One of the things I think is absolutely critical in my homeschool is to teach my kids how to think. I want them to be able to take a look at all the “stuff” of life and actually be able to analyze what they are being told and decide if it makes any sense at all.
In a year like this, with a presidential election going on, there is a perfect opportunity to work with informal logic and specifically with logical fallacies. This is a great skill for wading through political rhetoric, but it is also important when listening to advertising, or when discussing theological issues.
I have two teens in high school, and they were not enthusiastic about studying fallacies.
The Fallacy Detective by Nathaniel Bluedorn and Hans Bluedorn, they sighed and knew they were stuck.
The book consists of 36 chapters split into the following sections:
· The Inquiring Mind
· Avoiding the Question
· Making Assumptions
· Statistical Fallacies
One way you could easily incorporate this into your schedule is to simply do a chapter a week for an entire year. Two chapters a week would take you a semester. We opted to try for four chapters a week, and finish it over the course of a couple of months.
The book is easy reading for a high school student, so you could easily hand this to your student and tell them to go for it. That isn’t the approach I’d recommend though.
I opted to read each (short) chapter out loud to my two teens, with lots of breaks to discuss the often silly examples. They’d take a look at the comic strips, which include all kinds of recognizable characters such as Calvin and Hobbes, Dilbert, and Peanuts.
And then we’d do the exercises together. And debate the answers. And argue back at the authors when we disagreed.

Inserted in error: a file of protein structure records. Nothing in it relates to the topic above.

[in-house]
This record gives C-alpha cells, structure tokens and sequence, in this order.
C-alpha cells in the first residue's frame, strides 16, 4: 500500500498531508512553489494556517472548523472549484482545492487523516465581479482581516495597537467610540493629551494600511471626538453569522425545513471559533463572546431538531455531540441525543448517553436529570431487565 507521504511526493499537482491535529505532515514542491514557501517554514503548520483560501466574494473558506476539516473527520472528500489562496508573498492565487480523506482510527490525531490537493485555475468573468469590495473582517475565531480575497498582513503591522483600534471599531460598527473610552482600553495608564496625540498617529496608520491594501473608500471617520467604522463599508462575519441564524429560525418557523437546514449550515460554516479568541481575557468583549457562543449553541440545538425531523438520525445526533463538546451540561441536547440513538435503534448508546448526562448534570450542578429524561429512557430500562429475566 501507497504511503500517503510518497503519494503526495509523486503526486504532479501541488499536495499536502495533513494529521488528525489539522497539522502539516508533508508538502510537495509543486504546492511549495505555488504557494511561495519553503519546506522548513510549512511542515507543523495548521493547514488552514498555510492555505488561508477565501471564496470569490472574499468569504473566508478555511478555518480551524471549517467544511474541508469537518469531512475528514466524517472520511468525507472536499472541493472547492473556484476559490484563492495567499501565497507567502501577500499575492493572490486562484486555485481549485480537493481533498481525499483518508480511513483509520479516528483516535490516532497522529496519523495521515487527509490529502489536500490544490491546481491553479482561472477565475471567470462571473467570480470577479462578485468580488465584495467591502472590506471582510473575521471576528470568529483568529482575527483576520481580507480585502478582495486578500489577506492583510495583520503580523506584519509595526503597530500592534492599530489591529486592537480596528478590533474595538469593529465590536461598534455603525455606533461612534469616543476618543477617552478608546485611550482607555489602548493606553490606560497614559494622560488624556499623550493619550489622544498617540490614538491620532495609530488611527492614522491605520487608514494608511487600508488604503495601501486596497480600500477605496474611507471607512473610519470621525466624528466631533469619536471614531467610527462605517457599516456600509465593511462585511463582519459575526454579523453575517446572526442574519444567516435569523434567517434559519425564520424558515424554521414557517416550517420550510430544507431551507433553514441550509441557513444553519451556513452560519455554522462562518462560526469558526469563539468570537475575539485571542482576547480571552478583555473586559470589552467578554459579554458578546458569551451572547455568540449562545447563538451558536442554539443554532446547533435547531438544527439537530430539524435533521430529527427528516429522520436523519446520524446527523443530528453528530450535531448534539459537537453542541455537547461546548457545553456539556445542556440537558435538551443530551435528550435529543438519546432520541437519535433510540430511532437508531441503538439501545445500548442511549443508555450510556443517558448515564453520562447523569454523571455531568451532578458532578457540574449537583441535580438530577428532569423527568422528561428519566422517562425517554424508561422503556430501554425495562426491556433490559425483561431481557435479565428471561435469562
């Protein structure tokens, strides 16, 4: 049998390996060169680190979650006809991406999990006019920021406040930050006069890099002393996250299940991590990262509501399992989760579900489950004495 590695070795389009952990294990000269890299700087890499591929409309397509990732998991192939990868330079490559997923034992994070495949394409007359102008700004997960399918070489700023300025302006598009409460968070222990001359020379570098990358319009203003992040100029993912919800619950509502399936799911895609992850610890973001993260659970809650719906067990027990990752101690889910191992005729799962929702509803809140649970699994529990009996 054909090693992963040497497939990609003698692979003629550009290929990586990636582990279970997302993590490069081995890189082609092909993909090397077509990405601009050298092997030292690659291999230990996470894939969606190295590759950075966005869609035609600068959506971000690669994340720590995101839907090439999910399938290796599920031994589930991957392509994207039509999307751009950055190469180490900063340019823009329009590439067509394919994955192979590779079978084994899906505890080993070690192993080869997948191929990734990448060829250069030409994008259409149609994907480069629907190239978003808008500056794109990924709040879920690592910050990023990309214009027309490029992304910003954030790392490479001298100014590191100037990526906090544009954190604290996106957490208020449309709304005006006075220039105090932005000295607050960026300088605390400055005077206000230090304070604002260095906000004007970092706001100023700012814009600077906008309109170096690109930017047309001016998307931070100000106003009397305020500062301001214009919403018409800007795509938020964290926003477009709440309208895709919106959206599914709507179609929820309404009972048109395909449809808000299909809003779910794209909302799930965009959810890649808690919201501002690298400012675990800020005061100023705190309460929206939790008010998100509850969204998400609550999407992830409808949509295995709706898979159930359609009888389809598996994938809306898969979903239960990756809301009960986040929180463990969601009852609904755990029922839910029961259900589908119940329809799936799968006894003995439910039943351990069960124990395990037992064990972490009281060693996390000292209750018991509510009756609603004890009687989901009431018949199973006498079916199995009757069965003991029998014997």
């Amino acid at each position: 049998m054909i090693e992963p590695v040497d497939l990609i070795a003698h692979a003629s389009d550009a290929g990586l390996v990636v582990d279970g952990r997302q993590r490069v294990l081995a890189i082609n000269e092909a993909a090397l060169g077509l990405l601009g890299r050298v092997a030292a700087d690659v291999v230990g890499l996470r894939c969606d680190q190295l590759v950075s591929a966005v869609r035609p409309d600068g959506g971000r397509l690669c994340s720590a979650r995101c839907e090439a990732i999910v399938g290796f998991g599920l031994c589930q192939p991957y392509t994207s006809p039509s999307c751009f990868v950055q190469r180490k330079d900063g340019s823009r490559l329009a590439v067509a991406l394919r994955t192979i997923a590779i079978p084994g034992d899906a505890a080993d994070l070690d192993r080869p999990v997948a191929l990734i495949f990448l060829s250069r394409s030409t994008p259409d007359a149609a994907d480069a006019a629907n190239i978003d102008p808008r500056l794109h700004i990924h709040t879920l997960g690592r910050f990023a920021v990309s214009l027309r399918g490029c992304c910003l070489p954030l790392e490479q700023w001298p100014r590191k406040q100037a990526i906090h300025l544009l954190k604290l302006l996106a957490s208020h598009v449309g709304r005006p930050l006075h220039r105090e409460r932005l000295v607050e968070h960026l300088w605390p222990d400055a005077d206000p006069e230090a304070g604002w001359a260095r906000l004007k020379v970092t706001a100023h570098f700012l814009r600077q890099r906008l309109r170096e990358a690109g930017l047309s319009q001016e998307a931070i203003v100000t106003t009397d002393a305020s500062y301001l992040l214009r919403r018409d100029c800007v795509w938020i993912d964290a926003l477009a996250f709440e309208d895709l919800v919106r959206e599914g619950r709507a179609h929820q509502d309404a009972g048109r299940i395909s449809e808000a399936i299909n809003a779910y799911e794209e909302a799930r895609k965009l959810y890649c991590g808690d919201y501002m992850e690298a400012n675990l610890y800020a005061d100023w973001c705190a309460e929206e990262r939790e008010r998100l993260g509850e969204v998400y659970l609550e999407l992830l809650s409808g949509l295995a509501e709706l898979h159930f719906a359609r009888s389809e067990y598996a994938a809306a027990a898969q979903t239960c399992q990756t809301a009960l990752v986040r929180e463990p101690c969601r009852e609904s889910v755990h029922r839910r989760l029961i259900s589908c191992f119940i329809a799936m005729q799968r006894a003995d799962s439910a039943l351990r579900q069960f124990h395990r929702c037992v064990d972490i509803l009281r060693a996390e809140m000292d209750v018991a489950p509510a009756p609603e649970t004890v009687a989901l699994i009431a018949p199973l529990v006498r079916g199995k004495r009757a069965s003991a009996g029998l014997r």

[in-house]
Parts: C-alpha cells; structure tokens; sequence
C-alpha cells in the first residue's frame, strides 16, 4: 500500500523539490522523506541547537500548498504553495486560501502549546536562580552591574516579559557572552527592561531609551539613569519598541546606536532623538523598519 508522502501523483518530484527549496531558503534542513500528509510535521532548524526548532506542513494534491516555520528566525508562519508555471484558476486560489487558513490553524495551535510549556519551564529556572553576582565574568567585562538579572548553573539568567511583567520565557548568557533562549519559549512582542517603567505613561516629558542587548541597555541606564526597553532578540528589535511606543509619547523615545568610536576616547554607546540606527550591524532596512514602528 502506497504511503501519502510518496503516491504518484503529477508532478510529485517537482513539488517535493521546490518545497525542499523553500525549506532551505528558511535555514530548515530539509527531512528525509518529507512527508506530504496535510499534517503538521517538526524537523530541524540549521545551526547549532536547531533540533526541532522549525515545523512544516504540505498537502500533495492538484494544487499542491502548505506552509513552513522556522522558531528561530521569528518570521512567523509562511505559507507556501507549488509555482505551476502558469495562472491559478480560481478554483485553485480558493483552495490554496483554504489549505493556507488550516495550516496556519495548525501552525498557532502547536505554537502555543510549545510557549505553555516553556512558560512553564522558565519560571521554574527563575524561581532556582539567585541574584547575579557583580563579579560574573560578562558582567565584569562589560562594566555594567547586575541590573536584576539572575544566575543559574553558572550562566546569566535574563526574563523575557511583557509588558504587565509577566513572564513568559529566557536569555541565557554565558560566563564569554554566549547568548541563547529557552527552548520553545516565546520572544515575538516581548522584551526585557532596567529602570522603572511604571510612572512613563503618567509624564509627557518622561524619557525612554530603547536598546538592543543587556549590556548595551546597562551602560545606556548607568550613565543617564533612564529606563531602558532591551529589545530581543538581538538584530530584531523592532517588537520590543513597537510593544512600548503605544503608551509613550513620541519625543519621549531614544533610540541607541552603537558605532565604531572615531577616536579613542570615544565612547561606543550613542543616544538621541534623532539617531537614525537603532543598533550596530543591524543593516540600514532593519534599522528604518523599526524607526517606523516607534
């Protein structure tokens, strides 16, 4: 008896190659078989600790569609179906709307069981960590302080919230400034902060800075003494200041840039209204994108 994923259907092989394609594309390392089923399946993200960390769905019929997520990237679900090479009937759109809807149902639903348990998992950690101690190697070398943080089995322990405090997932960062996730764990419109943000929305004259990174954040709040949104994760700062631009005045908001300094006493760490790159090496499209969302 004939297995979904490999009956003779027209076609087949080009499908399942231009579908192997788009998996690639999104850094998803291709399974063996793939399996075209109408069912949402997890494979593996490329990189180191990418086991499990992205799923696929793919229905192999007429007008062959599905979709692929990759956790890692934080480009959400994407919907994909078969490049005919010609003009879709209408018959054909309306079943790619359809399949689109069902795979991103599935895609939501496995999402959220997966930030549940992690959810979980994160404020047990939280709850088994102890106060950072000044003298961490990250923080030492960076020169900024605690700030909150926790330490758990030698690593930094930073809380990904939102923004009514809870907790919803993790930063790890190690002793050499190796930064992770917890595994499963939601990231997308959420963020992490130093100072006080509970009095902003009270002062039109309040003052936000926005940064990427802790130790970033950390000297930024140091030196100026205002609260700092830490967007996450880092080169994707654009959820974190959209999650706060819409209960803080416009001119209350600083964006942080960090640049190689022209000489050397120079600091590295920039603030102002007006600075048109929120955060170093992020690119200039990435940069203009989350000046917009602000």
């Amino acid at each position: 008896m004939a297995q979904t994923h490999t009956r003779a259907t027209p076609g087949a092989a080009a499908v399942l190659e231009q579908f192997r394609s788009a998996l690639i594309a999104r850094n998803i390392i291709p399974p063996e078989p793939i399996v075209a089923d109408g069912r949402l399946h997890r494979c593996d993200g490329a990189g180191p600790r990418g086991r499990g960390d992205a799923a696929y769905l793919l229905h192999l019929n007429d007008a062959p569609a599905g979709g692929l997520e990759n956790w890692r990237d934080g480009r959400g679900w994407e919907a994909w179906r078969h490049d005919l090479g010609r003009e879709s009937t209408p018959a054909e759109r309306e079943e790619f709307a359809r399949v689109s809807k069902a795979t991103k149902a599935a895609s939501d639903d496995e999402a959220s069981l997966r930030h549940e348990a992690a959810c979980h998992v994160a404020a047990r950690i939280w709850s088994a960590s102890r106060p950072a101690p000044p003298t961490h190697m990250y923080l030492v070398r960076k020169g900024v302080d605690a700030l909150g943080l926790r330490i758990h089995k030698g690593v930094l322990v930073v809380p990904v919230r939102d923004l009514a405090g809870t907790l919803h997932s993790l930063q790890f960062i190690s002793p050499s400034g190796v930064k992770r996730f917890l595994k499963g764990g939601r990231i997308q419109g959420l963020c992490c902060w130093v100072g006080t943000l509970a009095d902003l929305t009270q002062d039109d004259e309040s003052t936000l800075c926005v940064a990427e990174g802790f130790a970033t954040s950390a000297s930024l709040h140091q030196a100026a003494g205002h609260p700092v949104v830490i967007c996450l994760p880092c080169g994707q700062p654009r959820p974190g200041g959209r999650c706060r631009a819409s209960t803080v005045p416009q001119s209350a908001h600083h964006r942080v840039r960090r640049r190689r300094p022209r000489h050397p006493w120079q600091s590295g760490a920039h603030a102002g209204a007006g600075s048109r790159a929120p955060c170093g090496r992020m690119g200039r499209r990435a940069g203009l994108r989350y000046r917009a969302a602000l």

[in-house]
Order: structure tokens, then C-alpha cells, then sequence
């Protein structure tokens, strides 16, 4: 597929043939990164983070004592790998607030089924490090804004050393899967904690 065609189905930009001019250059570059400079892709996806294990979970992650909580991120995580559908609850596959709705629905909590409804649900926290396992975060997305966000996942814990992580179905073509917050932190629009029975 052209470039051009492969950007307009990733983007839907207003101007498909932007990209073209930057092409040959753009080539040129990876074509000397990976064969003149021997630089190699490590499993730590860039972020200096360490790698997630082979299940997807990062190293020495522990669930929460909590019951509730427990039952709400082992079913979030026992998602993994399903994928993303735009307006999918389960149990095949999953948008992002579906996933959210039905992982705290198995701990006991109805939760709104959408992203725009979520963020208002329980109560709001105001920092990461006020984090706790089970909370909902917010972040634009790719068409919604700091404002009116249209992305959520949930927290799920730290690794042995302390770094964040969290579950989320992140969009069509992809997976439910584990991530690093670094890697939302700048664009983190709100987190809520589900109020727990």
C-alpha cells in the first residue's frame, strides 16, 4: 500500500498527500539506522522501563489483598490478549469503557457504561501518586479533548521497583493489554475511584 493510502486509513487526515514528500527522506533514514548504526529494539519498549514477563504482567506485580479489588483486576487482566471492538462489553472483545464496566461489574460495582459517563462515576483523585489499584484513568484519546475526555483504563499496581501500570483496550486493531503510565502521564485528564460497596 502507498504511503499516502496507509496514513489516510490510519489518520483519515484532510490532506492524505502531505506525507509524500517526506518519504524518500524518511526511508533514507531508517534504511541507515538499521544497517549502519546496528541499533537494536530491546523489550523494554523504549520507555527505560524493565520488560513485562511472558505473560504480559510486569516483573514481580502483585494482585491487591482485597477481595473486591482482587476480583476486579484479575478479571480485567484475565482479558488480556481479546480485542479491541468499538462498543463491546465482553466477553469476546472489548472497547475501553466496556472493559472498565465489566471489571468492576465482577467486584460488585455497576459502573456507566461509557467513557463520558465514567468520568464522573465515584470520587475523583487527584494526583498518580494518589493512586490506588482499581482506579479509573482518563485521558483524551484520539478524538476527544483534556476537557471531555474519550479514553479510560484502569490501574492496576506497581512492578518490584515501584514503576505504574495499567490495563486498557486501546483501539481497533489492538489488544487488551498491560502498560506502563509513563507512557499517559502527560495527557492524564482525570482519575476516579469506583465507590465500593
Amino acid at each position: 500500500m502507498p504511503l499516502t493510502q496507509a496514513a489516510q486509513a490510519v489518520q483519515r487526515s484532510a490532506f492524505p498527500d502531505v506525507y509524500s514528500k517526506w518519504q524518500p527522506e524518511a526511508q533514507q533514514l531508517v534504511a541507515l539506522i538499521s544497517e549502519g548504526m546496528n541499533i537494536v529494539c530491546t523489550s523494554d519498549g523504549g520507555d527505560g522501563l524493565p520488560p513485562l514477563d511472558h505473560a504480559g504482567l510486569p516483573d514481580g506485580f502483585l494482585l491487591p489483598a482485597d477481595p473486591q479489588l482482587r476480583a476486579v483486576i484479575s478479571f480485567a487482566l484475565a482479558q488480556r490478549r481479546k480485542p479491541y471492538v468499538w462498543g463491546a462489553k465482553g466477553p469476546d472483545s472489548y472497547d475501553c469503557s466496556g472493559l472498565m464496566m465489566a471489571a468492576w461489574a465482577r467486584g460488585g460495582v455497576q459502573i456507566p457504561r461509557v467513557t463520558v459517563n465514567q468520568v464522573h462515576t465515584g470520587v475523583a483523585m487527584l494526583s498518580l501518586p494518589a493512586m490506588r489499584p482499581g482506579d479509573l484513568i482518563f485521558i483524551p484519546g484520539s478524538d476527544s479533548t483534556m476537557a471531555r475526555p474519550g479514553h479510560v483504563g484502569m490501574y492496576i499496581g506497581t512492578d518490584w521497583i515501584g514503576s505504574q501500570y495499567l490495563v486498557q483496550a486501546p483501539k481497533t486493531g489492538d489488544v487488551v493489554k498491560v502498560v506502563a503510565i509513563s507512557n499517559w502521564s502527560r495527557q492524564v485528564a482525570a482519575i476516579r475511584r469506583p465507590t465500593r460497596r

Those are the moments when I truly realize how much I love homeschooling my big guys.
We did not maintain our four chapter a week pace, but we are down to the final four chapters of the book. We seem to have a very hard time picking it up at this point, mostly because we don’t want this to end.
What has been truly exciting though is to be taking a look at all the people trying to sell us something and to have the words to explain what is wrong with their arguments. For example, one of the amendments on our local ballot earlier this month had to do with allowing the county government to sell internet services, or something like that.
We were reading some of the materials put out about why to vote for this measure, and one of the first reasons given was that many other counties do it, so we should too. Prior to Fallacy Detective, we would have laughed about whether or not you would jump off a cliff if your friends were doing it. So we recognized there was something wrong with the logic being used to convince us to vote yes.
After this book, though, we were discussing whether this is an appeal to the people or not. I grabbed Fallacy Detective, and we jumped ahead to the Bandwagon chapter in the Propaganda section. Basically, the idea in both is that we should do this because everyone else is doing it.
I highly, highly recommend this book. My middle school kids kept “happening” to be present when we were working in this book, and I definitely think this can work with middle or high school ages. I plan to go through it with the two younger ones in another year or so.
Trivium Pursuit has some other fantastic products you ought to check out as well. Teaching the Trivium is one of my favorites.
I received this book for free from the publisher. No other compensation was received. The fact that I
received a complimentary product does not guarantee a favorable